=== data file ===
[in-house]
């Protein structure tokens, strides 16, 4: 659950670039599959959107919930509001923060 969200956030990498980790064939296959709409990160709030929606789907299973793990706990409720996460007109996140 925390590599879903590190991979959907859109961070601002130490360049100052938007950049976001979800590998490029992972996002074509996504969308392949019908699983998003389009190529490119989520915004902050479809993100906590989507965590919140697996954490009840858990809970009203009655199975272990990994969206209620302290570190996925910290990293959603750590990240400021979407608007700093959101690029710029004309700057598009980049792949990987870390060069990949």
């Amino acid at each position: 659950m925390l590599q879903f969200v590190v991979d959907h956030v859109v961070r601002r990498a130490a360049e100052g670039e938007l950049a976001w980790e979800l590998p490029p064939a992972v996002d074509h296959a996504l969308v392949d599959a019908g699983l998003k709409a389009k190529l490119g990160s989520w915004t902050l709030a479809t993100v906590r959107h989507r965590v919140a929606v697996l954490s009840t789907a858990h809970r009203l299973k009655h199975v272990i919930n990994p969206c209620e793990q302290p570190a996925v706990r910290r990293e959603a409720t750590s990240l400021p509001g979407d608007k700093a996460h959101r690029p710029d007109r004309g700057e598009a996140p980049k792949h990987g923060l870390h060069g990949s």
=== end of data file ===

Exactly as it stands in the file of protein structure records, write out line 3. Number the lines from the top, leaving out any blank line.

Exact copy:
């Amino acid at each position: 659950m925390l590599q879903f969200v590190v991979d959907h956030v859109v961070r601002r990498a130490a360049e100052g670039e938007l950049a976001w980790e979800l590998p490029p064939a992972v996002d074509h296959a996504l969308v392949d599959a019908g699983l998003k709409a389009k190529l490119g990160s989520w915004t902050l709030a479809t993100v906590r959107h989507r965590v919140a929606v697996l954490s009840t789907a858990h809970r009203l299973k009655h199975v272990i919930n990994p969206c209620e793990q302290p570190a996925v706990r910290r990293e959603a409720t750590s990240l400021p509001g979407d608007k700093a996460h959101r690029p710029d007109r004309g700057e598009a996140p980049k792949h990987g923060l870390h060069g990949s």